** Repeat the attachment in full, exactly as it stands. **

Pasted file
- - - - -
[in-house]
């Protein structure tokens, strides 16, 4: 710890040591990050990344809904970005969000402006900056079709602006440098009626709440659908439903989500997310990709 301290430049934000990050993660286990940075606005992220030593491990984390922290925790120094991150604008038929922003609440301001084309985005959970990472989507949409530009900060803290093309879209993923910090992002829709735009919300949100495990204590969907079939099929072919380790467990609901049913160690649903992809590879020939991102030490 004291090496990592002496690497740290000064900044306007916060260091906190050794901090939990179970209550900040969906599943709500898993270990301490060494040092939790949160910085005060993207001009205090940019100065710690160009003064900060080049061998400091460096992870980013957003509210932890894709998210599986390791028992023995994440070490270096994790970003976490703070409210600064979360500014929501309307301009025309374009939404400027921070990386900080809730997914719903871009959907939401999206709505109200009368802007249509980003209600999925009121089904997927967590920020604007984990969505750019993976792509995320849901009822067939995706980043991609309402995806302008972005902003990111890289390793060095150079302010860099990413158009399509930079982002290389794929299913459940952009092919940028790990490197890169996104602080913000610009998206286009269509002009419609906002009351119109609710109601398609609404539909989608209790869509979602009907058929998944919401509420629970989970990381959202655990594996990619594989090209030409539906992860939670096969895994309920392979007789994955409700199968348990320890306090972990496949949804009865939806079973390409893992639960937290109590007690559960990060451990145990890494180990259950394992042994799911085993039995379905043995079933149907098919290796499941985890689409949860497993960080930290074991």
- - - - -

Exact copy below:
[in-house]
């Protein structure tokens, strides 16, 4: 710890040591990050990344809904970005969000402006900056079709602006440098009626709440659908439903989500997310990709 301290430049934000990050993660286990940075606005992220030593491990984390922290925790120094991150604008038929922003609440301001084309985005959970990472989507949409530009900060803290093309879209993923910090992002829709735009919300949100495990204590969907079939099929072919380790467990609901049913160690649903992809590879020939991102030490 004291090496990592002496690497740290000064900044306007916060260091906190050794901090939990179970209550900040969906599943709500898993270990301490060494040092939790949160910085005060993207001009205090940019100065710690160009003064900060080049061998400091460096992870980013957003509210932890894709998210599986390791028992023995994440070490270096994790970003976490703070409210600064979360500014929501309307301009025309374009939404400027921070990386900080809730997914719903871009959907939401999206709505109200009368802007249509980003209600999925009121089904997927967590920020604007984990969505750019993976792509995320849901009822067939995706980043991609309402995806302008972005902003990111890289390793060095150079302010860099990413158009399509930079982002290389794929299913459940952009092919940028790990490197890169996104602080913000610009998206286009269509002009419609906002009351119109609710109601398609609404539909989608209790869509979602009907058929998944919401509420629970989970990381959202655990594996990619594989090209030409539906992860939670096969895994309920392979007789994955409700199968348990320890306090972990496949949804009865939806079973390409893992639960937290109590007690559960990060451990145990890494180990259950394992042994799911085993039995379905043995079933149907098919290796499941985890689409949860497993960080930290074991």